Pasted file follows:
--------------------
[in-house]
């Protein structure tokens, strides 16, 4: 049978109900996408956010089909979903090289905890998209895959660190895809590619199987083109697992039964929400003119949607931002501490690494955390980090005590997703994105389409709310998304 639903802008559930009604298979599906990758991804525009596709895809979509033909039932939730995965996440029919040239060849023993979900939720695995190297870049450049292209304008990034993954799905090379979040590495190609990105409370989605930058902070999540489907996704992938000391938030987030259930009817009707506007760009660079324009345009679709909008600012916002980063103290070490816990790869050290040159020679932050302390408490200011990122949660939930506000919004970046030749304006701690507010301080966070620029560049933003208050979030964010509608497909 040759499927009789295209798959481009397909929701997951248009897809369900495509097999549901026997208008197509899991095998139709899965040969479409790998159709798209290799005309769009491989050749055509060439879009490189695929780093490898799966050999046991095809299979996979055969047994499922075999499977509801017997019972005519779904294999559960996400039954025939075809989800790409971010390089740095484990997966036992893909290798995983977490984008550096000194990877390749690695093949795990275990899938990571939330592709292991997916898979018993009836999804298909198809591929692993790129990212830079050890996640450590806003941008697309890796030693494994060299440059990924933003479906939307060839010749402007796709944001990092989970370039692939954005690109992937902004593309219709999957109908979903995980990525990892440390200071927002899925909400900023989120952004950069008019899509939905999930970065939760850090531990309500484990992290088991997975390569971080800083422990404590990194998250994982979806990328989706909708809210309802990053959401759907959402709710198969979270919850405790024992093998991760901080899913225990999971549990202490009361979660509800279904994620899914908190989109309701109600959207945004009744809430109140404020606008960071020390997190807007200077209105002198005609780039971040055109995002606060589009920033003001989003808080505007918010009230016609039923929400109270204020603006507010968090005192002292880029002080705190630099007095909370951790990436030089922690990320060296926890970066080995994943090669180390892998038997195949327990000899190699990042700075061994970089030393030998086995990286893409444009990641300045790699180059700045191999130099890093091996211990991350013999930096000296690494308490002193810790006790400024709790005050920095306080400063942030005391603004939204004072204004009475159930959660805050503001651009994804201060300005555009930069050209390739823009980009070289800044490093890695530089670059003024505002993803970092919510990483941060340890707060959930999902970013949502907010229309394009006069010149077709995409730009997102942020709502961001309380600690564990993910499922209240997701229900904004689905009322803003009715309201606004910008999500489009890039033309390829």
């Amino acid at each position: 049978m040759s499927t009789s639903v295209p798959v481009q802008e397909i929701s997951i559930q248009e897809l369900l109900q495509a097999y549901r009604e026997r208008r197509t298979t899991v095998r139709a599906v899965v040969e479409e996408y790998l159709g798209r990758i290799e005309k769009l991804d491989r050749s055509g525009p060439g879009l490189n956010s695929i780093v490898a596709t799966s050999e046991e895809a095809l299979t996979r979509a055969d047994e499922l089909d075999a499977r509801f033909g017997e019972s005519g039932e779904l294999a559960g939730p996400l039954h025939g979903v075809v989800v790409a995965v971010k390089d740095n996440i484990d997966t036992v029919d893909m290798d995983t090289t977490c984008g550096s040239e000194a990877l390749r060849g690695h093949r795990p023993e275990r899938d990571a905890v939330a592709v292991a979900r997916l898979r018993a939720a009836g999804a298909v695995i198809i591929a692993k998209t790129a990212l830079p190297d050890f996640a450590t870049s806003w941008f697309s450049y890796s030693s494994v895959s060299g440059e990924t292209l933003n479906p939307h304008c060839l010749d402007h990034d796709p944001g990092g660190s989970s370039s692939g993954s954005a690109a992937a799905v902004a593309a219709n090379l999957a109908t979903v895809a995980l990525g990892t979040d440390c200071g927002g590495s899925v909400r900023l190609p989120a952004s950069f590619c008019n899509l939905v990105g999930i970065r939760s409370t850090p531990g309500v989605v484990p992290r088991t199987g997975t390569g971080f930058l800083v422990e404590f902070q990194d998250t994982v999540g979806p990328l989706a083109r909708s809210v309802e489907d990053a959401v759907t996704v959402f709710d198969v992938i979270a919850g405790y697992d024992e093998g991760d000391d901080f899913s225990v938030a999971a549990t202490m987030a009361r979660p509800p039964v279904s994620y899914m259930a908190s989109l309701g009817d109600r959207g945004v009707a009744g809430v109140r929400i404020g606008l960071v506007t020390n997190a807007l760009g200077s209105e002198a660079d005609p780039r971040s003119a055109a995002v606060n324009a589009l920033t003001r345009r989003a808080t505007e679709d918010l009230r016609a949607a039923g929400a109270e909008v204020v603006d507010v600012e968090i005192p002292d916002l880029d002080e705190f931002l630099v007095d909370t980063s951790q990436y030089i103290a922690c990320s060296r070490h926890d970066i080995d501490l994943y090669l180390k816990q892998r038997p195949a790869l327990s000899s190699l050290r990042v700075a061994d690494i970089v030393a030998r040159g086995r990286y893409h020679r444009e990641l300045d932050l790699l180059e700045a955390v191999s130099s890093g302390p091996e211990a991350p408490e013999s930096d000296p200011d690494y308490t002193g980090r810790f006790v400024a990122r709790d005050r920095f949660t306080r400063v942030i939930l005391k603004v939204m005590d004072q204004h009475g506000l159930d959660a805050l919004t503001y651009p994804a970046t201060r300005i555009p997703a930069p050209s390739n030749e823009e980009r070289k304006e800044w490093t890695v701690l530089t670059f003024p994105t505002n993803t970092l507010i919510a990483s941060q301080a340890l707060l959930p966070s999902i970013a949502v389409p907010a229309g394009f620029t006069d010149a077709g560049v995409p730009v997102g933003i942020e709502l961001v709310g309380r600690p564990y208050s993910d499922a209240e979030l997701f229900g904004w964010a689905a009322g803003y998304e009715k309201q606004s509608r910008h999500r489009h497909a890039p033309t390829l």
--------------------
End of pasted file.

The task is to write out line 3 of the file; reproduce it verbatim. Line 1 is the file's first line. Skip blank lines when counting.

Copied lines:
């Amino acid at each position: 049978m040759s499927t009789s639903v295209p798959v481009q802008e397909i929701s997951i559930q248009e897809l369900l109900q495509a097999y549901r009604e026997r208008r197509t298979t899991v095998r139709a599906v899965v040969e479409e996408y790998l159709g798209r990758i290799e005309k769009l991804d491989r050749s055509g525009p060439g879009l490189n956010s695929i780093v490898a596709t799966s050999e046991e895809a095809l299979t996979r979509a055969d047994e499922l089909d075999a499977r509801f033909g017997e019972s005519g039932e779904l294999a559960g939730p996400l039954h025939g979903v075809v989800v790409a995965v971010k390089d740095n996440i484990d997966t036992v029919d893909m290798d995983t090289t977490c984008g550096s040239e000194a990877l390749r060849g690695h093949r795990p023993e275990r899938d990571a905890v939330a592709v292991a979900r997916l898979r018993a939720a009836g999804a298909v695995i198809i591929a692993k998209t790129a990212l830079p190297d050890f996640a450590t870049s806003w941008f697309s450049y890796s030693s494994v895959s060299g440059e990924t292209l933003n479906p939307h304008c060839l010749d402007h990034d796709p944001g990092g660190s989970s370039s692939g993954s954005a690109a992937a799905v902004a593309a219709n090379l999957a109908t979903v895809a995980l990525g990892t979040d440390c200071g927002g590495s899925v909400r900023l190609p989120a952004s950069f590619c008019n899509l939905v990105g999930i970065r939760s409370t850090p531990g309500v989605v484990p992290r088991t199987g997975t390569g971080f930058l800083v422990e404590f902070q990194d998250t994982v999540g979806p990328l989706a083109r909708s809210v309802e489907d990053a959401v759907t996704v959402f709710d198969v992938i979270a919850g405790y697992d024992e093998g991760d000391d901080f899913s225990v938030a999971a549990t202490m987030a009361r979660p509800p039964v279904s994620y899914m259930a908190s989109l309701g009817d109600r959207g945004v009707a009744g809430v109140r929400i404020g606008l960071v506007t020390n997190a807007l760009g200077s209105e002198a660079d005609p780039r971040s003119a055109a995002v606060n324009a589009l920033t003001r345009r989003a808080t505007e679709d918010l009230r016609a949607a039923g929400a109270e909008v204020v603006d507010v600012e968090i005192p002292d916002l880029d002080e705190f931002l630099v007095d909370t980063s951790q990436y030089i103290a922690c990320s060296r070490h926890d970066i080995d501490l994943y090669l180390k816990q892998r038997p195949a790869l327990s000899s190699l050290r990042v700075a061994d690494i970089v030393a030998r040159g086995r990286y893409h020679r444009e990641l300045d932050l790699l180059e700045a955390v191999s130099s890093g302390p091996e211990a991350p408490e013999s930096d000296p200011d690494y308490t002193g980090r810790f006790v400024a990122r709790d005050r920095f949660t306080r400063v942030i939930l005391k603004v939204m005590d004072q204004h009475g506000l159930d959660a805050l919004t503001y651009p994804a970046t201060r300005i555009p997703a930069p050209s390739n030749e823009e980009r070289k304006e800044w490093t890695v701690l530089t670059f003024p994105t505002n993803t970092l507010i919510a990483s941060q301080a340890l707060l959930p966070s999902i970013a949502v389409p907010a229309g394009f620029t006069d010149a077709g560049v995409p730009v997102g933003i942020e709502l961001v709310g309380r600690p564990y208050s993910d499922a209240e979030l997701f229900g904004w964010a689905a009322g803003y998304e009715k309201q606004s509608r910008h999500r489009h497909a890039p033309t390829l």